Do you think Alex will record an Entombed album with other musicians and try to compete with Entombed A.D. somehow?
I have no idea. I have not talked to him. I’m in the music and metal business. We put out records. [Laughs] So we choose to put it aside and not think about it. It’s just an extra burden.

Dead Dawn is the second album under the Entombed A.D. name. Does the band still feel like a continuation of Entombed, or do you think of it as a separate entity at this point?
We are Entombed. We just added the “A.D.” to continue. It’s the same band, so we don’t see a reason to make a different name. The other guys—Nico, Olle, Victor—they have been around for ten, twelve years. So it is Entombed. And I still own the name Entombed to this day, but not to confuse people any further we decided to put out this album as Entombed A.D. as well. Like I said, it’s either the second or eleventh album. I don’t want to trash-talk anyone, but we’ve come up with more stuff these past three years than we did in the six or seven years after Serpents Saints.

Where are you coming from lyrically on Dead Dawn?
I actually didn’t do much lyrically. I’m not a lyrical person myself. I haven’t read a whole book in all my life. [Laughs] I just can’t translate words into fantasy. I’d rather put on the movie version. The other guys in the band are very productive with that stuff, but everyone has their role. I do most of the interviews, for example. I think I’m good at that. If someone else is good at lyrics or music, they do that. I have a couple of riffs on the album, but Nico and Victor are the riffing machines. We put it all in a blender and it results in an album. But I’d say it’s a little more pessimistic of an album, a little more sinister. Some songs, I don’t have a clue what they’re about.

Like which ones?
“Down To Ride To Mars.” I haven’t a clue what it means. But it feels good to sing—that’s what’s important. And when I study the lyrics for future performances, I might come up with an idea for myself, you know?



Entombed are often viewed as the godfathers of Swedish death metal. Do you feel responsible for the beginnings of a musical tradition?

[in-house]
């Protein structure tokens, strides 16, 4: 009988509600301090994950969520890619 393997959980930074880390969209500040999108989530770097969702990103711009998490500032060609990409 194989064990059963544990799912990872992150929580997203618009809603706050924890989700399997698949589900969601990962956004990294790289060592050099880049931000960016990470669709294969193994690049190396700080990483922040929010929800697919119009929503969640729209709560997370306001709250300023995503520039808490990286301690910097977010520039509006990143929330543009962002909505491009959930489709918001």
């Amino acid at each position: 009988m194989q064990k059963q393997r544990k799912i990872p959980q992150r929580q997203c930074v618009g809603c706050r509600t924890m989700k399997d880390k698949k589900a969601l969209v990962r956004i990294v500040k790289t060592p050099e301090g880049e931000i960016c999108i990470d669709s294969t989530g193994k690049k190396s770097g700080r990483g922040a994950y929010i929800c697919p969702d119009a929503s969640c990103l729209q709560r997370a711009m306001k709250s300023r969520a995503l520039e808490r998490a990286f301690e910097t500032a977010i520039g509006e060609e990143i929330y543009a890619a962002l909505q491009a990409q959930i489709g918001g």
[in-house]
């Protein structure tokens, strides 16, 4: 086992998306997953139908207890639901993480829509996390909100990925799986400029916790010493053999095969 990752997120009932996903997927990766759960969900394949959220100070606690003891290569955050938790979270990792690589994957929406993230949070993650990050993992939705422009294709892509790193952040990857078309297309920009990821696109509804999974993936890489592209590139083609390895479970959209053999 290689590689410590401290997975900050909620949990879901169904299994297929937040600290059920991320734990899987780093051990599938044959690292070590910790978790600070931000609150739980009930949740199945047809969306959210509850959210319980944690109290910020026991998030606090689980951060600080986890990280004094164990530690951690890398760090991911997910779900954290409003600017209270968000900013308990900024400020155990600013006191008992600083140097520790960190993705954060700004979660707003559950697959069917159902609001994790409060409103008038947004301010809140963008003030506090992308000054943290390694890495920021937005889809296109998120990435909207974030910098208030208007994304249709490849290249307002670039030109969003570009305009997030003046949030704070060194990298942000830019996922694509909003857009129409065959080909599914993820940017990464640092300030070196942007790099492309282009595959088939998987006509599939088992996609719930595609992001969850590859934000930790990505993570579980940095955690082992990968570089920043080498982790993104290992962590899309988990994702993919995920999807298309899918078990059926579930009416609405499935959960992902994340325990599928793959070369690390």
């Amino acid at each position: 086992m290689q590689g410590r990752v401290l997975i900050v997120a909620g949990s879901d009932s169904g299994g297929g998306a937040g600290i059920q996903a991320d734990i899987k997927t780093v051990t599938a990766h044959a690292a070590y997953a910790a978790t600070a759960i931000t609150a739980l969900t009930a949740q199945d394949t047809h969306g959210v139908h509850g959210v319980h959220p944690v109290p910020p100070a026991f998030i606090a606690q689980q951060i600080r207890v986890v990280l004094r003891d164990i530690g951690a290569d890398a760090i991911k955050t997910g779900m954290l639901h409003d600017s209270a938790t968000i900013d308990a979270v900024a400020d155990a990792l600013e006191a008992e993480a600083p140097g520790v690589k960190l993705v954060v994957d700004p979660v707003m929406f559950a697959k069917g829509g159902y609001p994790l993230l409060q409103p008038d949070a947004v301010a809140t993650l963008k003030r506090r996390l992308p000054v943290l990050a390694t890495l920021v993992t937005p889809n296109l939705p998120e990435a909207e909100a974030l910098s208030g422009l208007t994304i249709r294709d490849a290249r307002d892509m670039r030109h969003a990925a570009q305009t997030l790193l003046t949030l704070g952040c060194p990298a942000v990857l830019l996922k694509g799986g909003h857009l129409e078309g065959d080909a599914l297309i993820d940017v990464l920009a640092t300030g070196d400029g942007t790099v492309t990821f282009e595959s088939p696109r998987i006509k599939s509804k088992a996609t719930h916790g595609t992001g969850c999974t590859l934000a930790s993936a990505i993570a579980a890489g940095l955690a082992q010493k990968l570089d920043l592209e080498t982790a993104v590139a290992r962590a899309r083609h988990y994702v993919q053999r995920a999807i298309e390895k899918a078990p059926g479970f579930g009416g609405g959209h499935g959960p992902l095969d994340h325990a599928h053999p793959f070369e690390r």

At the time, we were just kids playing death metal. Sort of like what we’re doing now, but we’re a little bit older. [Laughs] You felt really good when you were holding your first vinyl in your hand. As time went on, it developed into this thing that people liked. People come up to you and say “legend,” and that’s great. I don’t feel like a legend, but I always go home with a smile after. We’ve been doing this for all these years, but we consider ourselves normal headbangers just like anybody else.

When you go into town, you meet the Grave guys, the Unleashed guys, you drink beer—and it was the same 15 or 20 years ago. So time stands still.

Are you surprised this music has lasted so long?
At least here in Sweden, there’s been this new generation of kids liking it. The parents are passing on their musical influences and traditions to their kids, and the kids start making bands themselves and try to do what we did. That’s really great. Here in Sweden, you have good opportunities with rehearsal rooms and many shows you can go to with your parents if you are underage. So we’ve been managing to keep it alive, and it’s really great. People ask, “What do you think about all these copycats?” But I don’t see it that way. Someday someone else is going to have to carry the flag for death metal. Kids give me demo CDs all the time on tour. My CD player here at home is broken, but I listen to them on the bus. The new generation needs encouragement to do their thing. And also you can steal riffs! [Laughs]